Maria Kopileva has grown up in a suburb of Skopje and is a young ethnic Macedonian student at the Southeast European University in Tetovo. Career prospects and better learning conditions made her decide to pay for a private university education and to travel several times a week from Skopje to Tetovo.
"Consultations, seminar papers, projects, everything is different; and the grading system is not just based on exams. There are better conditions to study at the Southeast European University than at the state university and the diploma is recognised worldwide."
For a young ethnic Macedonian like Maria, life on the university campus in Tetovo also ensures exposure to Macedonia's multi-ethnicity.
"It is interesting, there are students from all ethnicities, Serbs, Bosnians, Macedonians, Albanians. In my group I have Turkish students, two or three girls, Bosnians, and it is no problem."
Her decision to study at the university in Tetovo, set up after the conflict of 2001 primarily for ethnic Albanians, makes Maria part of a new post-Ohrid Agreement generation. Maria dreams of a job in the public administration, preferably dealing with Europe and Macedonia's European integration. Twice a week she attends Albanian language classes, yet another novelty after the conflict and the Ohrid Agreement. Among her parents' generation, it is very hard to find any ethnic Macedonians who have studied or learned Albanian.
"I am learning Albanian now and I am going to need it if I work here. Macedonian, Albanian and English."
For Maria and her generation, Europe is about reducing poverty, ensuring economic development, foreign business opportunities, and travel.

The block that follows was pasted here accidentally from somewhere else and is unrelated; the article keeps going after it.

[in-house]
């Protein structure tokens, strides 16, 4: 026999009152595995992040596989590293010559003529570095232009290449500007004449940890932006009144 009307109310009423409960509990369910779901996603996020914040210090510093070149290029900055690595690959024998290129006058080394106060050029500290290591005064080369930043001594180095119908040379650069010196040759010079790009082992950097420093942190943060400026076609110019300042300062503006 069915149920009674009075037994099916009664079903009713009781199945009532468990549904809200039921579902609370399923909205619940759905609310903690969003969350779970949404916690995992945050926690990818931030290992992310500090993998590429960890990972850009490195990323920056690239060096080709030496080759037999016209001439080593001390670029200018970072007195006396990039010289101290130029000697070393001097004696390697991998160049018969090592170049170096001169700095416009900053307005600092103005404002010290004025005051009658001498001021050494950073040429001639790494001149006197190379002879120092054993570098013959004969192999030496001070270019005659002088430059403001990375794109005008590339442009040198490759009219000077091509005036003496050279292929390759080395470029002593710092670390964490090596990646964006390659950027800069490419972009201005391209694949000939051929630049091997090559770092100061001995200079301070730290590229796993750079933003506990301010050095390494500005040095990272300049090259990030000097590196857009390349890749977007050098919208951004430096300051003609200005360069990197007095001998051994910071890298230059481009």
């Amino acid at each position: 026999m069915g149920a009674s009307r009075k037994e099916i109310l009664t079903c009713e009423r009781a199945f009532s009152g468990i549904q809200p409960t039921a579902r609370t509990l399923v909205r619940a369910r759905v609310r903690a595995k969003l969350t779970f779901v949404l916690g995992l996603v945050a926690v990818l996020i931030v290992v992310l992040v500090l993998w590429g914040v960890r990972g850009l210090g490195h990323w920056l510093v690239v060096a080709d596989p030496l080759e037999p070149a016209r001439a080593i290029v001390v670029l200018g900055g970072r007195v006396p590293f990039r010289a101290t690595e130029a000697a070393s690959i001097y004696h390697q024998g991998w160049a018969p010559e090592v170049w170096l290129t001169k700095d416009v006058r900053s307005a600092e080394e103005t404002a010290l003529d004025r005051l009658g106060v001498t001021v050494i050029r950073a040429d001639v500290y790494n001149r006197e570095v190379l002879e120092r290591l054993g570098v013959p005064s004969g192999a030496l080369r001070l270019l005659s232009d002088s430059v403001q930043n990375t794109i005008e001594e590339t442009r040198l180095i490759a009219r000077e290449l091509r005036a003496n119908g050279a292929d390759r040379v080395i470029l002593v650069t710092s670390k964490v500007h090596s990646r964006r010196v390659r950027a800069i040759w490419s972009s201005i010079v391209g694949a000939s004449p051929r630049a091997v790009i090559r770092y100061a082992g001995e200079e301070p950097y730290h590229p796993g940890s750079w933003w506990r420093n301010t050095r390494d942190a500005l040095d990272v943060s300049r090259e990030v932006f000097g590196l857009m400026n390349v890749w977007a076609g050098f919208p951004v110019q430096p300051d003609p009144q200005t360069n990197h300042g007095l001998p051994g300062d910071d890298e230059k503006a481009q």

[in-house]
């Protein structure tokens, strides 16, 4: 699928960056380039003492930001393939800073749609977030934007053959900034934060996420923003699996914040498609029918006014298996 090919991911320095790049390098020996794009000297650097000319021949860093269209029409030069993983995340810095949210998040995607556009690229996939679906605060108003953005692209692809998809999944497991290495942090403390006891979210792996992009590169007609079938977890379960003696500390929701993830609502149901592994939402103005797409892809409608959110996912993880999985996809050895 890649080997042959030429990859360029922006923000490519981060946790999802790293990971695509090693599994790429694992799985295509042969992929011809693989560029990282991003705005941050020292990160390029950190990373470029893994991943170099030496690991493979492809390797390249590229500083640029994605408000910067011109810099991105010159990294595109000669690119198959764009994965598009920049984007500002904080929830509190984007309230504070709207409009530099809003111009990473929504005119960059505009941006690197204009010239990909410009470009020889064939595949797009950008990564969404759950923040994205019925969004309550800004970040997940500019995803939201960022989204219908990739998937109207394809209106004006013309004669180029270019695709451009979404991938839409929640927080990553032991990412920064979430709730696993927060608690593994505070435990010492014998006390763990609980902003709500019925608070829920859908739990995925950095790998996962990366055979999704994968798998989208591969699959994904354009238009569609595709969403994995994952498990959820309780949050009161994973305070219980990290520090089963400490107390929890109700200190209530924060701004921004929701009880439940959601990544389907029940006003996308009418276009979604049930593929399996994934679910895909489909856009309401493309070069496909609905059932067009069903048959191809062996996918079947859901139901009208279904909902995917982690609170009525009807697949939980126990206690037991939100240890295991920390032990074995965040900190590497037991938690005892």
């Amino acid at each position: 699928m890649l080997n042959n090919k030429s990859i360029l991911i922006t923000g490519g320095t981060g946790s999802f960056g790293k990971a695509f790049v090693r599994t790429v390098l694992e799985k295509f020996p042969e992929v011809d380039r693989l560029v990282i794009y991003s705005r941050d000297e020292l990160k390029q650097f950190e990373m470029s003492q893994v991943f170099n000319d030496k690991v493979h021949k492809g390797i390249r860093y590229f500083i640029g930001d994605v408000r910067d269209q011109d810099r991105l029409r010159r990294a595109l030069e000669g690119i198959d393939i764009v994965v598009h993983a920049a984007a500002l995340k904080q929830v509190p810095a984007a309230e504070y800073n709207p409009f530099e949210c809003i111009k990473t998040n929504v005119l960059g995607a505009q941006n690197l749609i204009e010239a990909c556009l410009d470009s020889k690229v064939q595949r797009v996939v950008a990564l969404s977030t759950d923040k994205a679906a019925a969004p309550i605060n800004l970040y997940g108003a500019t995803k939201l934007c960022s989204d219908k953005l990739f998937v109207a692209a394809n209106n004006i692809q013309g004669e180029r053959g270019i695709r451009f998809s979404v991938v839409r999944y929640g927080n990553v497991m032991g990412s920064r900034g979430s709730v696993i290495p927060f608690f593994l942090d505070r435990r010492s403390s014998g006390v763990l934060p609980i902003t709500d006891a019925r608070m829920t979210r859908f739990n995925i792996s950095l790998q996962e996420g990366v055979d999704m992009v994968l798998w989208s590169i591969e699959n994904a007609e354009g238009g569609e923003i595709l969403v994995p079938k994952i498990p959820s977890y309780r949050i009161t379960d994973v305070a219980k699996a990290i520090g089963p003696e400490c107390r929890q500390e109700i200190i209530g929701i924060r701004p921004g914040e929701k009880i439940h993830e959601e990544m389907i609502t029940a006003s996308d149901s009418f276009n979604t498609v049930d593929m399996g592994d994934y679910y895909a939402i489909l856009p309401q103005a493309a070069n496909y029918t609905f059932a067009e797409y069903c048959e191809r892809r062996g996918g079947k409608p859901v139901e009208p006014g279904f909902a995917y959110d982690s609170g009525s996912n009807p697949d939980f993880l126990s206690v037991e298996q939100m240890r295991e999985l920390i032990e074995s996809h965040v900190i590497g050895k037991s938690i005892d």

"We are part of Europe and we want to be connected – not disconnected and isolated like right now."
Toni Kitanovski is a well known Macedonian jazz guitarist from Skopje. He studied music in the United States from 1990 to 1997 and graduated from the Berklee (sic) College of Music. He collaborated with the likes of Charlie Mariano, attended composition seminars with Luciano Berio and György Ligeti, and composed for well-known American jazz ensembles like the Herb Pomeroy Orchestra and the Greg Hopkins Big-Band.
When Kitanovski returned to Skopje in 1997, he set up his own band, "Luna". As a soloist, bandleader, composer and arranger he performs at many festivals, concerts and clubs. In 1998 he released his first CD, "One for Charlie", followed in 2001 by "Duet", his seminal album. Kitanovski also founded the Skopje Jazz and Contemporary Music School.
One of his reasons for coming back to Skopje was the breadth and diversity of the domestic music scene.
"Turkish music is famous worldwide; there are the old songs, but modern compositions are also played. The Roma play everything: Arab, Turkish and Macedonian songs. The Albanians play only Albanian music and the Macedonians are again very open to different music; there are no strict lines, just like in Roma music…the orthodox Macedonians receive the music as it is and accept it."